The Council of Basel (1431-1449) met to defend the faith and reform the Church. Its efforts to deal with Hussite heresy and reform the Roman Curia led to conflict with Pope Eugenius IV (1431-1447). The council divided over the site of a council of union with the Eastern churches. Some left to attend Eugenius’ Council of Florence (1438-1443). While that council was negotiating reunion with Eastern churches, in 1439 Basel was acting to claim supremacy and depose Eugenius. The ensuing struggle went on for a decade before Basel and its pope, Felix V (Amadeus VIII of Savoy), gave up under pressure from the princes. These essays address multiple aspects of the Council of Basel, including its reforming efforts and bureaucracy.
Contributors include Alberto Cadili, Gerald Christianson, Michiel Decaluwe, Thomas A. Fudge, Ursula Gießmann, Hans-Jörg Gilomen, Johannes Helmrath, Thomas M. Izbicki, Jesse D. Mann, Ivan Mariano, Heribert Müller, Émilie Rosenblieh, and Birgit Studt.
Scholarship has recognized fifteenth-century speculative thinker Nicholas of Cusa for his early contributions to conciliar theory, but not his later ecclesiastical career as cardinal, residential bishop, preacher, and reformer. Richard Serina shows that, as bishop in the Tyrolese diocese of Brixen from 1452 to 1458, and later as resident cardinal in Rome, Nicolas of Cusa left a testament to his view of reform in the sermons he preached to monks, clergy, and laity. These 171 sermons, in addition to his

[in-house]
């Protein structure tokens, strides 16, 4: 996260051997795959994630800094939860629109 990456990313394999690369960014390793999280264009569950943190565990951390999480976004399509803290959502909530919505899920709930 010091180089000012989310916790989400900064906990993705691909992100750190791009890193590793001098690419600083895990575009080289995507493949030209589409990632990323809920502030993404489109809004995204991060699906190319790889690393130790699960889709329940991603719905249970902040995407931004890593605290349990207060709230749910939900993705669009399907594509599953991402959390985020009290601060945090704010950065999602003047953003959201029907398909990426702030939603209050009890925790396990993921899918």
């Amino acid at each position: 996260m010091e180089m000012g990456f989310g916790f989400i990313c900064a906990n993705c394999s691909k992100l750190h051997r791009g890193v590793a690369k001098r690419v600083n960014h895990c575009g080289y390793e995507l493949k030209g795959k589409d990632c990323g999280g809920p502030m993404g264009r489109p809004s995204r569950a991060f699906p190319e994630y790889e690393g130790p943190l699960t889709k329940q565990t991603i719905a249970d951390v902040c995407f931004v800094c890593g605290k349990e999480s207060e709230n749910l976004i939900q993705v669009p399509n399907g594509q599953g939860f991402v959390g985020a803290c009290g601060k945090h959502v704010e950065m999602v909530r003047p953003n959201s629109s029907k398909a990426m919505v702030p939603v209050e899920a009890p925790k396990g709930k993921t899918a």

Reformatio generalis of 1459, reflect an intellectual coming to terms with the challenge of reform in the late medieval church, and in response creatively incorporating metaphysics, mystical theology, ecclesiology, and personal renewal into his preaching of reform.
The last twenty-five years have seen an explosion of scholarly studies on lollardy, the late medieval religious phenomenon that has often been credited with inspiring the English Reformation. In A Companion to Lollardy, Patrick Hornbeck sums up what we know about lollardy and what have been its fortunes in the hands of its most recent chroniclers. This volume describes trends in the study of lollardy and explores the many individuals, practices, texts, and beliefs that have been called lollard.
Joined by Mishtooni Bose and Fiona Somerset, Hornbeck assesses how scholars and polemicists, literary critics and ecclesiastics have defined lollardy and evaluated its significance, showing how lollardy has served as a window on religion, culture, and society in late medieval England.